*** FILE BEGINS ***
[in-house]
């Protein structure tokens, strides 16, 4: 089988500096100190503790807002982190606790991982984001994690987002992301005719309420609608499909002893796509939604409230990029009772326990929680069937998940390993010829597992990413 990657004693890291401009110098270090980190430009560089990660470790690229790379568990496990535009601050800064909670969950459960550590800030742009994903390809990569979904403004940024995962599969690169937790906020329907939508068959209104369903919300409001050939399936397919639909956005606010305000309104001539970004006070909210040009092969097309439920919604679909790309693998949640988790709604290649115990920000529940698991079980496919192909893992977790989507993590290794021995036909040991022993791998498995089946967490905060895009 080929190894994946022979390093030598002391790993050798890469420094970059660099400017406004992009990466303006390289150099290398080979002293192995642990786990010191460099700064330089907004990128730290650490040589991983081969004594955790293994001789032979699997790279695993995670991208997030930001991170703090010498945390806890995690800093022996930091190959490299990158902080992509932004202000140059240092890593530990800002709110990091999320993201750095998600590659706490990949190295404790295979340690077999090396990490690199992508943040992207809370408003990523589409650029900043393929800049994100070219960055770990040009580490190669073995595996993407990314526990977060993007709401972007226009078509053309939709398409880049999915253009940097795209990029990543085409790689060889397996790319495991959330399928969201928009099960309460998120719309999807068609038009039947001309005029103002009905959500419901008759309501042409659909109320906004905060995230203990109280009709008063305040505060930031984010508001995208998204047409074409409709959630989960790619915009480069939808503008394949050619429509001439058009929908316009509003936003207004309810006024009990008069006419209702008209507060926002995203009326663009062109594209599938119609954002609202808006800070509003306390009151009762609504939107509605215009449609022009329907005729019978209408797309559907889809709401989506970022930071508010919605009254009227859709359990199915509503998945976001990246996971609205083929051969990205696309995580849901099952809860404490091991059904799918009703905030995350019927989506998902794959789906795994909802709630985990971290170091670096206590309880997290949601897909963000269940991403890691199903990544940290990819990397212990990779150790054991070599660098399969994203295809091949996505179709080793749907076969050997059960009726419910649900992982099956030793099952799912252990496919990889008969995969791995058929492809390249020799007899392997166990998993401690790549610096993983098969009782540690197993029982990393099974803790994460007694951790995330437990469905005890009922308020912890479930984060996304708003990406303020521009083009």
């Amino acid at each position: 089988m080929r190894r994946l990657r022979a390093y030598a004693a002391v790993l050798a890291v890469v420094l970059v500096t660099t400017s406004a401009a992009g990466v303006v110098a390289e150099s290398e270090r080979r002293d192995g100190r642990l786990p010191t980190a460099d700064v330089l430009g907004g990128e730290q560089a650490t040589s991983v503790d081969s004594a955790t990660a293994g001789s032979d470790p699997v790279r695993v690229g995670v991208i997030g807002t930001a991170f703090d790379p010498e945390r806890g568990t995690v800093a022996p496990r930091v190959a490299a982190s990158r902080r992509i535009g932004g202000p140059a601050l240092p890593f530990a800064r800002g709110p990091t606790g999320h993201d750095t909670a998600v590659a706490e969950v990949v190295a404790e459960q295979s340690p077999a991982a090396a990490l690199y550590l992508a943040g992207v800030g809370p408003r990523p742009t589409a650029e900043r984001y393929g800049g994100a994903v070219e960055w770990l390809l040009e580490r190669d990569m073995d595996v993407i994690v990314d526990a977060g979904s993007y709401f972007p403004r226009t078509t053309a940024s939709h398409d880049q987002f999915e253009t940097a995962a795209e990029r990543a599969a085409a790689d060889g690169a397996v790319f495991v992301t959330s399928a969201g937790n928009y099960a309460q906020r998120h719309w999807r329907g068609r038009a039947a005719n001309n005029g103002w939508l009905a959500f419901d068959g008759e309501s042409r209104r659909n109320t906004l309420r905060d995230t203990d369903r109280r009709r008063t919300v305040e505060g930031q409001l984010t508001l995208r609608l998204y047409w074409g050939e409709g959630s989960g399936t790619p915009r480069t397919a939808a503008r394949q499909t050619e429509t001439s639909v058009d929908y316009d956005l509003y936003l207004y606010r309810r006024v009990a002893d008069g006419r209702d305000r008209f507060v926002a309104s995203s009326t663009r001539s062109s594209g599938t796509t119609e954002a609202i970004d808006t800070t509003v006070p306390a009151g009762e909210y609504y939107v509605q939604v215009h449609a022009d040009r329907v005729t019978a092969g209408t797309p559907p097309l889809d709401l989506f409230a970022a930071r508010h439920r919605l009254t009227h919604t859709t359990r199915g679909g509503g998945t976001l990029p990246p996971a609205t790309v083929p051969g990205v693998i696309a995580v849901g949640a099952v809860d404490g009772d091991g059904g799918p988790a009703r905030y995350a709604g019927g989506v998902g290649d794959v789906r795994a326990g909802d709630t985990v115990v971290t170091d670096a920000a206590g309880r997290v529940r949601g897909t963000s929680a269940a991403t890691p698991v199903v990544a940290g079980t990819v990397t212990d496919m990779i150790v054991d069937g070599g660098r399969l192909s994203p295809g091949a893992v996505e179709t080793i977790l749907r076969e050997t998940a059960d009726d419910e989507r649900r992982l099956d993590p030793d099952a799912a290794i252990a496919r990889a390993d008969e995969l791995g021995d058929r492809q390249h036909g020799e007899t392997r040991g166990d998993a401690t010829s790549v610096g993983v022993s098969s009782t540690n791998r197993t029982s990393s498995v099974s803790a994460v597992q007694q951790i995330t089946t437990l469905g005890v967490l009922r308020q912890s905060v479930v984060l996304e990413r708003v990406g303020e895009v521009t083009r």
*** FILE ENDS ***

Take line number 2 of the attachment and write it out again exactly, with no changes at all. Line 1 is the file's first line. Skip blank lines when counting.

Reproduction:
């Protein structure tokens, strides 16, 4: 089988500096100190503790807002982190606790991982984001994690987002992301005719309420609608499909002893796509939604409230990029009772326990929680069937998940390993010829597992990413 990657004693890291401009110098270090980190430009560089990660470790690229790379568990496990535009601050800064909670969950459960550590800030742009994903390809990569979904403004940024995962599969690169937790906020329907939508068959209104369903919300409001050939399936397919639909956005606010305000309104001539970004006070909210040009092969097309439920919604679909790309693998949640988790709604290649115990920000529940698991079980496919192909893992977790989507993590290794021995036909040991022993791998498995089946967490905060895009 080929190894994946022979390093030598002391790993050798890469420094970059660099400017406004992009990466303006390289150099290398080979002293192995642990786990010191460099700064330089907004990128730290650490040589991983081969004594955790293994001789032979699997790279695993995670991208997030930001991170703090010498945390806890995690800093022996930091190959490299990158902080992509932004202000140059240092890593530990800002709110990091999320993201750095998600590659706490990949190295404790295979340690077999090396990490690199992508943040992207809370408003990523589409650029900043393929800049994100070219960055770990040009580490190669073995595996993407990314526990977060993007709401972007226009078509053309939709398409880049999915253009940097795209990029990543085409790689060889397996790319495991959330399928969201928009099960309460998120719309999807068609038009039947001309005029103002009905959500419901008759309501042409659909109320906004905060995230203990109280009709008063305040505060930031984010508001995208998204047409074409409709959630989960790619915009480069939808503008394949050619429509001439058009929908316009509003936003207004309810006024009990008069006419209702008209507060926002995203009326663009062109594209599938119609954002609202808006800070509003306390009151009762609504939107509605215009449609022009329907005729019978209408797309559907889809709401989506970022930071508010919605009254009227859709359990199915509503998945976001990246996971609205083929051969990205696309995580849901099952809860404490091991059904799918009703905030995350019927989506998902794959789906795994909802709630985990971290170091670096206590309880997290949601897909963000269940991403890691199903990544940290990819990397212990990779150790054991070599660098399969994203295809091949996505179709080793749907076969050997059960009726419910649900992982099956030793099952799912252990496919990889008969995969791995058929492809390249020799007899392997166990998993401690790549610096993983098969009782540690197993029982990393099974803790994460007694951790995330437990469905005890009922308020912890479930984060996304708003990406303020521009083009």